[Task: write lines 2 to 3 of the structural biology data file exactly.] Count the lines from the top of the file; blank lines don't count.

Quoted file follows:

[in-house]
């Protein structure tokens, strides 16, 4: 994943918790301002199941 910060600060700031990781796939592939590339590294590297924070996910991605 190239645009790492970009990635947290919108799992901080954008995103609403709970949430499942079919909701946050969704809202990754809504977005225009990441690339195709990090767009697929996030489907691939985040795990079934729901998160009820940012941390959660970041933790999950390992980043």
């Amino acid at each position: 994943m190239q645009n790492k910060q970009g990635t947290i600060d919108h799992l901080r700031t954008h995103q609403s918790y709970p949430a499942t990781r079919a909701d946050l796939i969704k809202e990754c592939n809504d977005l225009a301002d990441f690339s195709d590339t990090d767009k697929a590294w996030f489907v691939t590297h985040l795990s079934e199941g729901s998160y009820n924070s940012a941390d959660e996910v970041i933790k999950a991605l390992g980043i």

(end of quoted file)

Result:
């Protein structure tokens, strides 16, 4: 994943918790301002199941 910060600060700031990781796939592939590339590294590297924070996910991605 190239645009790492970009990635947290919108799992901080954008995103609403709970949430499942079919909701946050969704809202990754809504977005225009990441690339195709990090767009697929996030489907691939985040795990079934729901998160009820940012941390959660970041933790999950390992980043």
């Amino acid at each position: 994943m190239q645009n790492k910060q970009g990635t947290i600060d919108h799992l901080r700031t954008h995103q609403s918790y709970p949430a499942t990781r079919a909701d946050l796939i969704k809202e990754c592939n809504d977005l225009a301002d990441f690339s195709d590339t990090d767009k697929a590294w996030f489907v691939t590297h985040l795990s079934e199941g729901s998160y009820n924070s940012a941390d959660e996910v970041i933790k999950a991605l390992g980043i």